7 Must-Have Sources for the Top of the (Modern) Hiring Funnel

7 Must-Have Sources for the Top of the (Modern) Hiring Funnel

Mike Roberts

The task of identifying, attracting, and engaging talent is in many ways like a consumer-facing aspect of business. As a result, recruiters have to provide candidates an incredible, “consumer-grade” experience to compete for their attention (and resumes). But maintaining that experience over time can be a challenge—especially at the top of the hiring funnel where things seem to be changing at a faster rate than ever before.

Fact is, the ways in which people first encounter job requisitions have altered drastically in the past few years alone. And applicant sources that weren’t even created or an option at the turn of the millennium like social media and smartphones now play a major role in recruiting efforts. The problem is many talent acquisition organizations aren’t keeping pace, and—consequently—it’s making recruiters’ jobs more difficult.

To make sure you’re equipped with—or at least thinking about—the most important sources for the top of the modern hiring funnel today, we’ve compiled a list of seven “must-haves.”

what is a hiring funnel

1. Consumer-Quality Careers Site

It almost goes without saying, but a visually appealing, responsive web designed, easily navigable and searchable careers site is an absolute must for today’s businesses. In many ways, the site is a complex advertisement for attracting job seekers who are coming there expecting an Amazon.com-like experience. Companies are using them to represent their brand and communicate the culture candidates can expect. Having a bad career site is tantamount to making a bad first impression.

2. Job Boards

Job boards are helpful for expanding a recruiting organization’s reach beyond its own database and the people who come to the site directly or via search engines. Though, in addition to the most frequented and popular job boards, there are thousands of niche ones from which to choose. Job distribution and automation tools are crucial here, and back-end analytics can facilitate improvements in source performance, candidate quality, and other key performance indicators.

3. Social Networks

Recruiting is a job function leading the charge on becoming more social—hence the buzz around “social recruiting.” This is the practice of using sites like LinkedIn and Twitter to identify as well as connect and communicate with passive and active job seekers. A rising number of companies seem to be investing resources in building out personal brands of recruiters and equipping them with skills needed to take full advantage of social media.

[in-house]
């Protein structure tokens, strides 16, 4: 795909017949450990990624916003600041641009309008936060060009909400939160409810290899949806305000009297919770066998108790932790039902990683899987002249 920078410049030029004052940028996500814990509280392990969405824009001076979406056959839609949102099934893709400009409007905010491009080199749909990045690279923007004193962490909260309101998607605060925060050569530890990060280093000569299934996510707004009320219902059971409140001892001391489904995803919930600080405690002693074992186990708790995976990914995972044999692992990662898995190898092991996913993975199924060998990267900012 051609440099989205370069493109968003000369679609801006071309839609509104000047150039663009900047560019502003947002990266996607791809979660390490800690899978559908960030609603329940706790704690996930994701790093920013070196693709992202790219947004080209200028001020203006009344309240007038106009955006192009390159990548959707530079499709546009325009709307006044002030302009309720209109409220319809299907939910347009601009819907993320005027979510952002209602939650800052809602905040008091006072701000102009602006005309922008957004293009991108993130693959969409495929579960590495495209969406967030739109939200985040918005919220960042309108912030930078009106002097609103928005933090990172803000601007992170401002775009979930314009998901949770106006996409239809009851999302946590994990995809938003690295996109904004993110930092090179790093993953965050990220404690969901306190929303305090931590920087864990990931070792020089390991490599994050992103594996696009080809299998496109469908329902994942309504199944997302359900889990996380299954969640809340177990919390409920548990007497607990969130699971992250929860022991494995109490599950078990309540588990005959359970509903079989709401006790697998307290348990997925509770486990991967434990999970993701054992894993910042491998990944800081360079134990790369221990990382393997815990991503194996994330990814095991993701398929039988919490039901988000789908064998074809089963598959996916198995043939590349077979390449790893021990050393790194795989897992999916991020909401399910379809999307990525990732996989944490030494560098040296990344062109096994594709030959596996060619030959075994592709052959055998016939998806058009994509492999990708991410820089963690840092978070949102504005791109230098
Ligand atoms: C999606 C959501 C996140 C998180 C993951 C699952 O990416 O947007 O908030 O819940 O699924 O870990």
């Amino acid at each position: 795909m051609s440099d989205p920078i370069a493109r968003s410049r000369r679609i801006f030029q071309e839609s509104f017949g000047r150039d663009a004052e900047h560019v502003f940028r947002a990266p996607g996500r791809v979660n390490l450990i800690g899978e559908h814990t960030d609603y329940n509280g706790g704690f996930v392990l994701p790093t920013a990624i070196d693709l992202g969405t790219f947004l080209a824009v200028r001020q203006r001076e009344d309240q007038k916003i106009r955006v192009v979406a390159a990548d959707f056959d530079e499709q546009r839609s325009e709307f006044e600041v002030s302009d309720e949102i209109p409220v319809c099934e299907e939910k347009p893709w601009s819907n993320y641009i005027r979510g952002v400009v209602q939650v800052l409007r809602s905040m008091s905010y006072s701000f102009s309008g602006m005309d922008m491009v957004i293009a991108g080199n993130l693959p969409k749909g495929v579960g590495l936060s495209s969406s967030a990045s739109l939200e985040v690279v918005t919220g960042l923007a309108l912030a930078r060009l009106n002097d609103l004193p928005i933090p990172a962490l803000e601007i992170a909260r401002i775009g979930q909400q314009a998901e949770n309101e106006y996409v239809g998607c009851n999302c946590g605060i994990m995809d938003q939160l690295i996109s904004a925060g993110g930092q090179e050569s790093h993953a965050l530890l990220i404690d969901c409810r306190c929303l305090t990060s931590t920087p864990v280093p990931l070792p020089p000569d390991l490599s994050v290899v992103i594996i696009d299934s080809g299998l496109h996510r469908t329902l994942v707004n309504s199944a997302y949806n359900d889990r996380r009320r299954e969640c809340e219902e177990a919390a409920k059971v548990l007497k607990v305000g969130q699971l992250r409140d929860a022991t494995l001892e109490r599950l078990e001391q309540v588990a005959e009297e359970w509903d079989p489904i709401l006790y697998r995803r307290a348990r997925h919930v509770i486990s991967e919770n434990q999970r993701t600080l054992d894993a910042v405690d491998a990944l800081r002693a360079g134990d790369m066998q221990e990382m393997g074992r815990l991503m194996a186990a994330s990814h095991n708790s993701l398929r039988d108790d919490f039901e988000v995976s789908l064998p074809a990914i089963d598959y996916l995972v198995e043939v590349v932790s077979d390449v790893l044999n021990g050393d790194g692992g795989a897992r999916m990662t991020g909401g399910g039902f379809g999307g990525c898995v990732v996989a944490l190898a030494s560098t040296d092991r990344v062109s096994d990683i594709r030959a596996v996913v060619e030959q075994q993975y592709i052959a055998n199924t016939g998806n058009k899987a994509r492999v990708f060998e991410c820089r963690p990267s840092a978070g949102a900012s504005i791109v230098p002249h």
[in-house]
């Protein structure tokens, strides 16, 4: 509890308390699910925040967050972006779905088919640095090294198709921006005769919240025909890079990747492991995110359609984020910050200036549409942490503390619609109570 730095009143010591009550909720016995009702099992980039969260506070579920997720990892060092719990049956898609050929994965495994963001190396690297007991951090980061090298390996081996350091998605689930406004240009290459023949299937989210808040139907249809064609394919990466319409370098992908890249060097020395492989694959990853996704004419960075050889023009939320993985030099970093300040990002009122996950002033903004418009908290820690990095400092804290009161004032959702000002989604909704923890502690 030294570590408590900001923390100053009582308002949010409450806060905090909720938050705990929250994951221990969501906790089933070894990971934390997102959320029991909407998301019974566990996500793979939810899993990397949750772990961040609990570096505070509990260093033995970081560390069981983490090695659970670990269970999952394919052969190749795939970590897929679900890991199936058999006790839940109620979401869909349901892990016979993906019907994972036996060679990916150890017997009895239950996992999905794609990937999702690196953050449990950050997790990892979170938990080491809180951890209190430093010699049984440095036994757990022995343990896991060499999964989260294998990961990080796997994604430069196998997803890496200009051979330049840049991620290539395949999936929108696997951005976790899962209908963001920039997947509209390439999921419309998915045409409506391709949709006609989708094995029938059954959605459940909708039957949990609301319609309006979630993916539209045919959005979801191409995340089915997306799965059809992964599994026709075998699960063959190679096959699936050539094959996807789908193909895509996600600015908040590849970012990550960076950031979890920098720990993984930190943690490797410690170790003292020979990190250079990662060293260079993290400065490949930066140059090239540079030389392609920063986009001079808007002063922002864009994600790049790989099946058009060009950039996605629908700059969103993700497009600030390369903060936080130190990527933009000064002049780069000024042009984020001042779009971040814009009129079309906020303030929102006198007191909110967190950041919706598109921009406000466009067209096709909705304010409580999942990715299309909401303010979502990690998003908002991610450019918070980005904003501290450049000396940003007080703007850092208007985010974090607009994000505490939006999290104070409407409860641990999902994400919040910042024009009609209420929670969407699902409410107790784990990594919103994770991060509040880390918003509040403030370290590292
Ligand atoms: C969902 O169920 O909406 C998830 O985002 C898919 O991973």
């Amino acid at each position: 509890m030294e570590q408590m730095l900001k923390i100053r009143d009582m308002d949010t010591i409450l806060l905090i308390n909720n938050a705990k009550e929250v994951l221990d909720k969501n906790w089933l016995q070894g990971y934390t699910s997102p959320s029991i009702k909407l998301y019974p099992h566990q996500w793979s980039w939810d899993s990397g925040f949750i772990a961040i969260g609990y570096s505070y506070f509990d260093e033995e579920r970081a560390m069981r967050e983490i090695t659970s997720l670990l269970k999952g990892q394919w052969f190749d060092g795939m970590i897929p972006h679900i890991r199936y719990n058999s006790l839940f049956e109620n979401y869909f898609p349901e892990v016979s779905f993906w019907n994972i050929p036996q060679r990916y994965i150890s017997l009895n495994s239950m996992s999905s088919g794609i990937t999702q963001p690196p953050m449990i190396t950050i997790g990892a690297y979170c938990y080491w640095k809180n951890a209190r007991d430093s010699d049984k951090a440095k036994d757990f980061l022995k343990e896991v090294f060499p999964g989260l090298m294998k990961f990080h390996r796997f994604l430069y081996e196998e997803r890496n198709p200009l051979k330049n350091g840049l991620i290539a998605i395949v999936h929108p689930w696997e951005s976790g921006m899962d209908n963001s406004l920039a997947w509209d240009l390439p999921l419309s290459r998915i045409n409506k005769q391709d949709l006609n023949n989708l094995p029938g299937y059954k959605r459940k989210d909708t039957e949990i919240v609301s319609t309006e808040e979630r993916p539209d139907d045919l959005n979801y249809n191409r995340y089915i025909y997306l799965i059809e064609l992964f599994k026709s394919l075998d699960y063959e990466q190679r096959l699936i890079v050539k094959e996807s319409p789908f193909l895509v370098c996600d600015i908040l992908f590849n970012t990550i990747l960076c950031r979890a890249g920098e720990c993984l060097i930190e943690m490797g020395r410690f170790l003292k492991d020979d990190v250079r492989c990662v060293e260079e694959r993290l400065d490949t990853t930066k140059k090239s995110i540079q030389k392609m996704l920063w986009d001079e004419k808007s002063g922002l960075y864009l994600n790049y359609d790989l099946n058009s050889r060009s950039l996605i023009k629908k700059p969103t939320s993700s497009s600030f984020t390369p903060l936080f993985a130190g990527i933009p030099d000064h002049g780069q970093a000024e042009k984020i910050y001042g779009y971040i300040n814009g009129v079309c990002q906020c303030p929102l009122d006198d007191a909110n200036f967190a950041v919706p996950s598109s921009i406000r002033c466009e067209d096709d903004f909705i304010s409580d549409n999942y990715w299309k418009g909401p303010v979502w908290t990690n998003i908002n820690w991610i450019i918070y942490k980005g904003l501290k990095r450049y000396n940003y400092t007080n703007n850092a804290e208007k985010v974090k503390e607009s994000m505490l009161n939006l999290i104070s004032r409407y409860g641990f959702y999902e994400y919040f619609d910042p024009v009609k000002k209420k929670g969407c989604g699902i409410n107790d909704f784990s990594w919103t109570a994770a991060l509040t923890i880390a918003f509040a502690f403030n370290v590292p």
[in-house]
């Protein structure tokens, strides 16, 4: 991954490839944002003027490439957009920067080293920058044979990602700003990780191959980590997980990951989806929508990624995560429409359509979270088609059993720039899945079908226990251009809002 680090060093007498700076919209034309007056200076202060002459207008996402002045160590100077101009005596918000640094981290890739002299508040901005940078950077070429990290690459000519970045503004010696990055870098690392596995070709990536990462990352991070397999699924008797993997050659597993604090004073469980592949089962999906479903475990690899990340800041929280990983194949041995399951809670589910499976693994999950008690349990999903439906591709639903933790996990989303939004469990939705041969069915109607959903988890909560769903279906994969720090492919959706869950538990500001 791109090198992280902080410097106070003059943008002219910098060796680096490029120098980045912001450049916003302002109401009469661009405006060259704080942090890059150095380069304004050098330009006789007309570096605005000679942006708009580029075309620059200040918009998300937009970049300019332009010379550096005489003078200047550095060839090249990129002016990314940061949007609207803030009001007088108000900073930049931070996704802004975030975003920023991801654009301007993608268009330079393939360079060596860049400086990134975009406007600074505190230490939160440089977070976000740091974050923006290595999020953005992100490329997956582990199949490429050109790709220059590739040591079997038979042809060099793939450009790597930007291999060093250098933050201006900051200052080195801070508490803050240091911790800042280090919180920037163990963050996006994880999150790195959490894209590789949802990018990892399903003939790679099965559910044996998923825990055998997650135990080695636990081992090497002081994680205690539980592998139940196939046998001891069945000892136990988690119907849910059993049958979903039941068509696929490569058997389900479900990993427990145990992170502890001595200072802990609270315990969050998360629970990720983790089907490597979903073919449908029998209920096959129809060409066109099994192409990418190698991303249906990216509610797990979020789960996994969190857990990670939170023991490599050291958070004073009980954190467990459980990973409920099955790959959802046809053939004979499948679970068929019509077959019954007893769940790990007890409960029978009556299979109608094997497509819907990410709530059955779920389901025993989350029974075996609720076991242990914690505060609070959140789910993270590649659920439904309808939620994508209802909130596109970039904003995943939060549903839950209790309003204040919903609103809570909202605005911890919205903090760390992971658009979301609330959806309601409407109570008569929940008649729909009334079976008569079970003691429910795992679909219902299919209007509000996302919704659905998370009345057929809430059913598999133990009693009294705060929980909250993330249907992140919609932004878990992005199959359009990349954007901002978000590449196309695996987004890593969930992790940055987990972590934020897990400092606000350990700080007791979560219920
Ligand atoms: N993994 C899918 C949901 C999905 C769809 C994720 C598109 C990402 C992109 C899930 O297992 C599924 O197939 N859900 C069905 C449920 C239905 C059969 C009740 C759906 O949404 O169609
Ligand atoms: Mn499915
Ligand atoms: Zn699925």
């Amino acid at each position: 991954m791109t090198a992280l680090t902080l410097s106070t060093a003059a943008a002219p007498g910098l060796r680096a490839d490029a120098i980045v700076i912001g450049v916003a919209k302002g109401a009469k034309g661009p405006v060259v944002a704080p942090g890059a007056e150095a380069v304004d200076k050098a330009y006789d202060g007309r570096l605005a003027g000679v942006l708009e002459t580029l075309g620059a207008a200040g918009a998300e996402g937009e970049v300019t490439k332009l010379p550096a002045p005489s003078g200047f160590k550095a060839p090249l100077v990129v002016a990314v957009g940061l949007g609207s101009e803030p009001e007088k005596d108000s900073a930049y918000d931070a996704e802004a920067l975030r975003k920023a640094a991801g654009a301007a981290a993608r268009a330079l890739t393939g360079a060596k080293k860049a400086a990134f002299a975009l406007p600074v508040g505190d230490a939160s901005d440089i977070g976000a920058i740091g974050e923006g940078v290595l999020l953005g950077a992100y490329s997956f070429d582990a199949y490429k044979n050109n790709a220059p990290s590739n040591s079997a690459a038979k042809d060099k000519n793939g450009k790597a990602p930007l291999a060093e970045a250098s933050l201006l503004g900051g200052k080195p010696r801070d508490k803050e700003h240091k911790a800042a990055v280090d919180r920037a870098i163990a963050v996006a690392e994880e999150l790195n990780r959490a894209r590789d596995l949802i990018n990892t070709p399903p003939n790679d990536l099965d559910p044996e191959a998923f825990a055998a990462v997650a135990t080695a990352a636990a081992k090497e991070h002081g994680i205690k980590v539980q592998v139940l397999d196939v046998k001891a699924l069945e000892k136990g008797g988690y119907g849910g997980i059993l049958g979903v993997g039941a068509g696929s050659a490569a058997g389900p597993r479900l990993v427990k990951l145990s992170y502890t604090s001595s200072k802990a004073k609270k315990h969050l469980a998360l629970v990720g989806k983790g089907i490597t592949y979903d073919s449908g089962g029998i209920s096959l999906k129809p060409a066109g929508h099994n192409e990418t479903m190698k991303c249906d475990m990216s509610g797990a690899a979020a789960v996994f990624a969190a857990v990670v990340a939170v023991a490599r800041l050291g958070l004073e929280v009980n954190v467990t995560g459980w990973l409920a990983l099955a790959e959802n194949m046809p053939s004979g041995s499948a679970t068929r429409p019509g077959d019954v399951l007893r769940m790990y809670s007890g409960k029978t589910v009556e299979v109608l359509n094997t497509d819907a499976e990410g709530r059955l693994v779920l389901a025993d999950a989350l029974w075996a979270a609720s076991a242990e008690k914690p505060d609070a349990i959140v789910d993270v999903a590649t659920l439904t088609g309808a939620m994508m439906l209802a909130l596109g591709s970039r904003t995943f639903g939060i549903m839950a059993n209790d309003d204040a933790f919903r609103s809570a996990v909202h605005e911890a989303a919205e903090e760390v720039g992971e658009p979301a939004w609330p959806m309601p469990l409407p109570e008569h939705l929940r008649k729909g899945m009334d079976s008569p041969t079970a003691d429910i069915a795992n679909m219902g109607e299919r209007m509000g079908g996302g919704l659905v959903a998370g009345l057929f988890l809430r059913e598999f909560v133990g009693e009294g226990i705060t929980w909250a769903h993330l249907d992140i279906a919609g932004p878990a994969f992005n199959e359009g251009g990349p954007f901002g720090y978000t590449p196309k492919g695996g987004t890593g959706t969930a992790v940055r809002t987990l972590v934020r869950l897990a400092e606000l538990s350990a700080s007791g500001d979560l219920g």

4. Integrated Talent Network

Building on the previous point about social recruiting, many companies are taking this 
a step further by focusing on the development of talent networks. With a talent network, recruiters are able to maintain a database of talent that is easily joinable for candidates and searchable for talent acquisition professionals. In some instances, recruiters can actually use their talent network as means to communicate with potential applicants.

5. Referral Program

Many industry experts still say that referrals are the best source for quality talent. For recruiting organizations, the goal should be to make it as easy as possible for internal employees to refer someone for a position. This means having a standardized process with incentives for helping to identify talent. In some cases, companies are enabling candidates with the tools to request a referral right from the requisition.

6. Next-Generation Mobile Experience

80% of job seekers expect to be able to do part of their search easily on a smartphone. 70% would actually apply for a position on one. Unfortunately, most companies are lagging in their mobile experience, making it challenging for a candidate to fill out an application. Some companies offer only an “email this job” option. In extreme cases, though, candidates are directed to an error page and never even get the option to apply. Inspecting and optimizing their mobile experience should be a top priority for recruiting organizations.

7. Search Engines

It’s becoming more common for candidates to start their 
job search on Google or another search engine. This means they are typing in queries like “Software Developer jobs San Francisco” rather than going directly to a job board or careers site. For this reason, it is crucial for recruiting organizations to incorporate on-page SEO best practices into their job requisitions. Not only does this greatly increase the applicant pool, talent is far more likely to find search engine optimized job requisitions.

Interested in learning more about what it takes to build a market-leading approach to your hiring funnel? Read our new whitepaper, “Recruiting Strategy: A Comprehensive Guide to Winning the Talent War.”

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